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Cooking Matters Michigan

Empowering families with the skills, confidence and knowledge to prepare healthy and affordable meals

Understanding Our Participants

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A few weeks ago, the Associated Press reported on a study from Washington University in St. Louis that found that nearly half of all U.S. children (and 90% of African-American children) will be on food stamps “at some point during childhood, and fallout from the current recession could push those numbers even higher.”

Food stamps are a Department of Agriculture program for low-income individuals and families, covering most foods although not prepared hot foods or alcohol. For a family of four to be eligible, their annual take-home pay can't exceed about $22,000.

According to a USDA report released last month, 28.4 million Americans received food stamps in an average month in 2008, and about half were younger than age 18. The average monthly benefit per household totaled $222.

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The lead author of the study, Mark Rank, said that his work suggests that most people know a family that has received or will receive food stamps.

In Detroit, these numbers are not surprising. With a high participation rate in federal assistance programs amongst those who are eligible (92% for food stamps, in fact), it’s likely that you would know more than a few families who have received food stamps.

For Operation Frontline, close to 80% of our participants are eligible for federal assistance programs. This means that every one of them is on a tight budget and is looking for tips on how to feed a family inexpensively.

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My Experience as an AmeriCorps

Before working with Operation Frontline, I (Diana) had never been on any kind of federal assistance. As a kid, my family struggled through tough times – my mom worked six days a week, twelve hours a day. We lived in a slightly conservative area, so because of the stigma associated with food stamps and my family’s pull-yourself-from-the-bootstraps mentality, we refused to receive help from anyone, including the government.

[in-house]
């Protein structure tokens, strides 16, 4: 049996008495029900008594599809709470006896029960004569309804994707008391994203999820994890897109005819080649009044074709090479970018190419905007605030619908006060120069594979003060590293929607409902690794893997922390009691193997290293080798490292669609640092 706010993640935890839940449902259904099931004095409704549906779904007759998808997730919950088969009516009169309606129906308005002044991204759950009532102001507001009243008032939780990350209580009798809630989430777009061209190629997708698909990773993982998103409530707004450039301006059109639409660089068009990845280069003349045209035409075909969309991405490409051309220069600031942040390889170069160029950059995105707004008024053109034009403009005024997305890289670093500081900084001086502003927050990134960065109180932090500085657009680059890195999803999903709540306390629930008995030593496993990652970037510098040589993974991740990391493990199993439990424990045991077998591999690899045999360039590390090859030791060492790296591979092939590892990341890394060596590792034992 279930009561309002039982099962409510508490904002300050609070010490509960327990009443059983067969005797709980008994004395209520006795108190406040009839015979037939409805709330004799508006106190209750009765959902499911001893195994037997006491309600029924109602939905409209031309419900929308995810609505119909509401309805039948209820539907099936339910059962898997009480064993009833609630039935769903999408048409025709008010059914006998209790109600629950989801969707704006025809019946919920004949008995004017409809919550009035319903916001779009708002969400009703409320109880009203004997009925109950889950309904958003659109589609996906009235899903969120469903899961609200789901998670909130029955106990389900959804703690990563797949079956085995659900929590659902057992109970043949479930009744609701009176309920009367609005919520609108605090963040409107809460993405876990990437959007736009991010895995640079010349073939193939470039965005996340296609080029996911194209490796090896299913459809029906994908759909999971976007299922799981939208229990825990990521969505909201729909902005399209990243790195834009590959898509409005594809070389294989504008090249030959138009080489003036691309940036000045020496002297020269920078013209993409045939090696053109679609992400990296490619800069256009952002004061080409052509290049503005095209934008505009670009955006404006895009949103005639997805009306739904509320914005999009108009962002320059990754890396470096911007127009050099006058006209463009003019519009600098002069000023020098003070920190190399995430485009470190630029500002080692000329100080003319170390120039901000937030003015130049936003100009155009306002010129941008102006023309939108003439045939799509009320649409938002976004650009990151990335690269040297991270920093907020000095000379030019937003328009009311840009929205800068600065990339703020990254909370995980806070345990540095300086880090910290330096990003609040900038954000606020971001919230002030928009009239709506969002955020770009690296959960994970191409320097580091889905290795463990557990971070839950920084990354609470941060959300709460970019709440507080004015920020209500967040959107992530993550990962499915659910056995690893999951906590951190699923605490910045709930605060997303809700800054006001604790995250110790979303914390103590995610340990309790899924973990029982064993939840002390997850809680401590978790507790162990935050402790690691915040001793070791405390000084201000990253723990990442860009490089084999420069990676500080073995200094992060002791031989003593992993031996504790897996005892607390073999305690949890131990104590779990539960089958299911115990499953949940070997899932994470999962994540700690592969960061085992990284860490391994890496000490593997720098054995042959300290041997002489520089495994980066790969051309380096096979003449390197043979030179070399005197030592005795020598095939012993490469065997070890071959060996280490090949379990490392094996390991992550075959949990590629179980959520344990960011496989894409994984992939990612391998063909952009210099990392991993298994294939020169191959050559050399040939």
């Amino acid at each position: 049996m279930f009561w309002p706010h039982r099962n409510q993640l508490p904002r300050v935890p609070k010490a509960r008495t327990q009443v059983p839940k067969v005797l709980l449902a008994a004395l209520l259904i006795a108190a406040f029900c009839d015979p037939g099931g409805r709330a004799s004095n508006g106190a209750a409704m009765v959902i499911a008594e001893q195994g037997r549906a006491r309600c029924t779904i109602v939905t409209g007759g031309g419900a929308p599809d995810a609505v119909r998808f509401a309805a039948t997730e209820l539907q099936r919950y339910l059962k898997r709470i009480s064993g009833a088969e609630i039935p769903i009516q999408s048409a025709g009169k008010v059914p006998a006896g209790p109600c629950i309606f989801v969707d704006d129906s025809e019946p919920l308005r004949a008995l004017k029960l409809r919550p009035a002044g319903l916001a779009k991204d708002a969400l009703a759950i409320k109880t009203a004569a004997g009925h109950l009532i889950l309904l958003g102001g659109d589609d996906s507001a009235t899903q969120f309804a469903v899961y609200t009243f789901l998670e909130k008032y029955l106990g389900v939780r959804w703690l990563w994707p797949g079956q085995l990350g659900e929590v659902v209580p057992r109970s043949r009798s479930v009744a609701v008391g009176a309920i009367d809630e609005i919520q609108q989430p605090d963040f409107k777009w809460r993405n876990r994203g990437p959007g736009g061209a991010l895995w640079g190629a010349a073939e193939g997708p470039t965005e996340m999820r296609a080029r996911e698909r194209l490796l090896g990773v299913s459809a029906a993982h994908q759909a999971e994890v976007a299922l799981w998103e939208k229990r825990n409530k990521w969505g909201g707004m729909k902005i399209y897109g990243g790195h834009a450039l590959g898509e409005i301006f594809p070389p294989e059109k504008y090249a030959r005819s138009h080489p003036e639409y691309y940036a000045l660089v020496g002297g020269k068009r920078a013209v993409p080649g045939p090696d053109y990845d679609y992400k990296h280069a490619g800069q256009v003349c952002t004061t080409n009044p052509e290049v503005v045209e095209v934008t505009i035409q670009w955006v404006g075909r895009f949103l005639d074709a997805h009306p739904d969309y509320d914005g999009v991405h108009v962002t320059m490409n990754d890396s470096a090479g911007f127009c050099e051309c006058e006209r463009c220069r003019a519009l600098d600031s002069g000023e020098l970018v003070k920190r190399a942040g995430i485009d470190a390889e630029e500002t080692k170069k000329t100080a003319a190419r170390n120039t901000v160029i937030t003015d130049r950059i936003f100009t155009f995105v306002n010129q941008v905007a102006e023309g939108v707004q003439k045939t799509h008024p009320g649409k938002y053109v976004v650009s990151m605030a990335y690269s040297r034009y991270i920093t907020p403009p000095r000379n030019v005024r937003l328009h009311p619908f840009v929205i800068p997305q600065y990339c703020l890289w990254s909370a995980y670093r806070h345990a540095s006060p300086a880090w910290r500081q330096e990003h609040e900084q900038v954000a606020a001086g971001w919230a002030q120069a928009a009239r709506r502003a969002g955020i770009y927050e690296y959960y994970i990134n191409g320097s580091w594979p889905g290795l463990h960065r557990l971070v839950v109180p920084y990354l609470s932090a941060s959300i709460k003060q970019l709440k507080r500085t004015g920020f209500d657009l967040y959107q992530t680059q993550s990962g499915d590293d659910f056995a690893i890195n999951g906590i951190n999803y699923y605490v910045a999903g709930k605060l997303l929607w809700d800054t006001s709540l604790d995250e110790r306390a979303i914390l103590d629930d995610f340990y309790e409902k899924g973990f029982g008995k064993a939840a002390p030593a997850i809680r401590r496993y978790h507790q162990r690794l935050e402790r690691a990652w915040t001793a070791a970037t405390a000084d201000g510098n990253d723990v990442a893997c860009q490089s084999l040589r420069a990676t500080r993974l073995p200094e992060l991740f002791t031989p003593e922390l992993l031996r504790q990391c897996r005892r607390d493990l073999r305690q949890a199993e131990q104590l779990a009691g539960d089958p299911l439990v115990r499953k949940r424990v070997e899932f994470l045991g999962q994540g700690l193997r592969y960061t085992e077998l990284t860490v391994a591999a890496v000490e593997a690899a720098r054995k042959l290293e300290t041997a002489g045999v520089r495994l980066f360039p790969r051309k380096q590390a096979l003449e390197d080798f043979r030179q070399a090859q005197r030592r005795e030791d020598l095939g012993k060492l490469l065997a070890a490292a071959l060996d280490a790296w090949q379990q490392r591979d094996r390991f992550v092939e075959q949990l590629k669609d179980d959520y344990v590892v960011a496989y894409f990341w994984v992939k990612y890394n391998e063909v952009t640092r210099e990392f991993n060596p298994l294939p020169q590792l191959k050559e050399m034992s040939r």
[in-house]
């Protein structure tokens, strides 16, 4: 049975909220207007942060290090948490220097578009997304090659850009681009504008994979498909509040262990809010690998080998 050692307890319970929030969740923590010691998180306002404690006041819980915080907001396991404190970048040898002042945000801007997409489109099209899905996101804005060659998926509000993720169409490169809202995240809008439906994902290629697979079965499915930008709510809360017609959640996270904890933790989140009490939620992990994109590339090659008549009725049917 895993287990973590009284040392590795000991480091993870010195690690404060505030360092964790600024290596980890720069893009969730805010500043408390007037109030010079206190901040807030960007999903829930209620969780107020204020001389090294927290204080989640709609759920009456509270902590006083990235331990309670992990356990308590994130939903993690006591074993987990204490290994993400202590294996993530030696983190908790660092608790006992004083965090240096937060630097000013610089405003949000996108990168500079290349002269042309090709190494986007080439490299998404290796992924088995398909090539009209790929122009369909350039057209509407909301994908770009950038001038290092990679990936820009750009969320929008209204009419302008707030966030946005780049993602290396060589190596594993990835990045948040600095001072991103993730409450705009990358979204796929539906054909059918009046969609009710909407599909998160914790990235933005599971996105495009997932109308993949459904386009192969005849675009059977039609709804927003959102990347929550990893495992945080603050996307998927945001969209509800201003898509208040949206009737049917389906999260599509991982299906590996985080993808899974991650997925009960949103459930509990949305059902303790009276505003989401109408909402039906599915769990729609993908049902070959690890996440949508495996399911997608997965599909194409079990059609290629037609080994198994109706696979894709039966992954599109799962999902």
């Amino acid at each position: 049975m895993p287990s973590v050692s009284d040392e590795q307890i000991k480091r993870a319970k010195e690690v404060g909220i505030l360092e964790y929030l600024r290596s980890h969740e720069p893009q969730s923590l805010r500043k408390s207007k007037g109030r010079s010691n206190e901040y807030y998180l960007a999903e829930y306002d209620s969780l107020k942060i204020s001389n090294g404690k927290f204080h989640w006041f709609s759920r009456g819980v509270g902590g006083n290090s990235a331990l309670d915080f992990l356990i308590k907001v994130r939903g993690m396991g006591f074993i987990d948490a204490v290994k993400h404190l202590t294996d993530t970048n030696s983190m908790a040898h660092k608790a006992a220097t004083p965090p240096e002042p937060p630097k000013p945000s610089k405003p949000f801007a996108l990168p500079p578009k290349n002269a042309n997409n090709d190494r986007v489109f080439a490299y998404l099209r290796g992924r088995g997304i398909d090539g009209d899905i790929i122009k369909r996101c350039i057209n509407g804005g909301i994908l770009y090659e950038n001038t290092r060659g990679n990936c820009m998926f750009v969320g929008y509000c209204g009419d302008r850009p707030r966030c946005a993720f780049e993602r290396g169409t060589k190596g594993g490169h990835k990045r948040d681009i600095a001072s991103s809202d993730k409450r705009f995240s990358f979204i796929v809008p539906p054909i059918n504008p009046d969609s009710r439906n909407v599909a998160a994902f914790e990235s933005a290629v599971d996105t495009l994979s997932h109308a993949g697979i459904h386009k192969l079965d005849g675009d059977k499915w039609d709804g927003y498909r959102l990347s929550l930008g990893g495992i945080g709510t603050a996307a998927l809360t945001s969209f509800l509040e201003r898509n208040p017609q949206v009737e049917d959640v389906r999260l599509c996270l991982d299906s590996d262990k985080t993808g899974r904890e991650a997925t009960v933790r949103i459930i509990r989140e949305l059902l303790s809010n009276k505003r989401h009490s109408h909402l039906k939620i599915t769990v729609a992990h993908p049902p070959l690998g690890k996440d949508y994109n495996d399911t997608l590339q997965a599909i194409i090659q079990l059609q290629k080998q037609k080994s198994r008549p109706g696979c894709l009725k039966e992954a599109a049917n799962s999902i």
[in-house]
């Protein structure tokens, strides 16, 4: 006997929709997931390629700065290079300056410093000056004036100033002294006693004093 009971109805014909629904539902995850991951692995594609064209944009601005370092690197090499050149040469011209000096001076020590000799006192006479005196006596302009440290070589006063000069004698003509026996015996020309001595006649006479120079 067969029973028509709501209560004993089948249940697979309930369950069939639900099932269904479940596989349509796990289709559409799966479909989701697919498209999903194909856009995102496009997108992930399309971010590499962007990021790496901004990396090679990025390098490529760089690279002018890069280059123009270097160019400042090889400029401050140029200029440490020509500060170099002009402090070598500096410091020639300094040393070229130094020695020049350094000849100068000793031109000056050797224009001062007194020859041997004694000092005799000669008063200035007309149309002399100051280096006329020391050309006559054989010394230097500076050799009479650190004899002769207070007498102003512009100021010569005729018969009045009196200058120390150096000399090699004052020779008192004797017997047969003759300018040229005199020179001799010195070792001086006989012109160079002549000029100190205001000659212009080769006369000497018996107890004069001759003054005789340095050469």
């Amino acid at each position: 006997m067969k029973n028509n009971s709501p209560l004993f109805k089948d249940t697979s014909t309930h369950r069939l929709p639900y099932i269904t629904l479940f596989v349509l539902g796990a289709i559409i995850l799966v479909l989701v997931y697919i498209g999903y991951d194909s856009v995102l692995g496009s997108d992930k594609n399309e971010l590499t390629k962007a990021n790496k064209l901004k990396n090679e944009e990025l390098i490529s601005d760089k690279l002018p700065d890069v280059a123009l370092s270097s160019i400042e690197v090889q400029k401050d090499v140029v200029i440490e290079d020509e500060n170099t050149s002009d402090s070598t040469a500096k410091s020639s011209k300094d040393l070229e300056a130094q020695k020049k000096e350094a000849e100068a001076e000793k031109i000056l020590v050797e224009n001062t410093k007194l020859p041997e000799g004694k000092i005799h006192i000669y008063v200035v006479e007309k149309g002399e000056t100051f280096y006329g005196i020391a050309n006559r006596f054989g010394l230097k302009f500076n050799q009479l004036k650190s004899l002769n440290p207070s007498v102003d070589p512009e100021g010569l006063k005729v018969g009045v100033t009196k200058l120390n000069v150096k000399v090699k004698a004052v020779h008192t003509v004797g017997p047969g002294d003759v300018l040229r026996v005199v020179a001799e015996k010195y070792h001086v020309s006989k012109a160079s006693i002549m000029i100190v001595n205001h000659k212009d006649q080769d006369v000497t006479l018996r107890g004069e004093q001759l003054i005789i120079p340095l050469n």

As an AmeriCorps member, however, I’m beginning to experience how difficult it is to budget when there is little to go around. (A note: Because the AmeriCorps year is considered a year of service, we receive a yearly salary of $11,100.)

Encouraged from our national office to apply for food stamps, I finished the application in early September. It took six weeks from the time I applied to the moment I received my benefits. In that time, my car broke down, requiring $800 in repairs. The second most expensive thing I own – my computer – also broke down, requiring $100 in repairs.

I’m lucky to have had friends and family to help me through this time, but I realized how vulnerable those of low income are to any spontaneous change. $900 was almost a month’s income for me, and yet, I was forced to pay it because my job requires it, and the city I live in lacks an adequate public transportation system.

If this situation were to happen to me as a single mom trying to feed my kids, I would not have been able to wait six weeks for assistance. I would need that money for food and depend on it every month.

This is oftentimes the situation that our participants are in. Between rent, utilities, and those spontaneous problems that arise, food can be farther down on the list of priorities than maybe it should be. I’ve heard many people say that they have to choose between paying the utility bill and paying for medications. Maybe one month they’ll worry about eating well, but the next month they have to pay their landlord.

For me, receiving a small salary was a choice. The opportunity to work for Gleaners and to serve the community was something that I valued more than getting a large paycheck. For our participants, it’s never a choice to constantly be in that dangerous balance, where the scale can be tipped so easily.

For those of you who volunteer with OFL or work with an organization that serves low-income populations, this vulnerability may be an important thing to keep in mind. I can’t say that I’m a spokesperson for the poor, so I encourage you to look at these resources to continue thinking about this issue: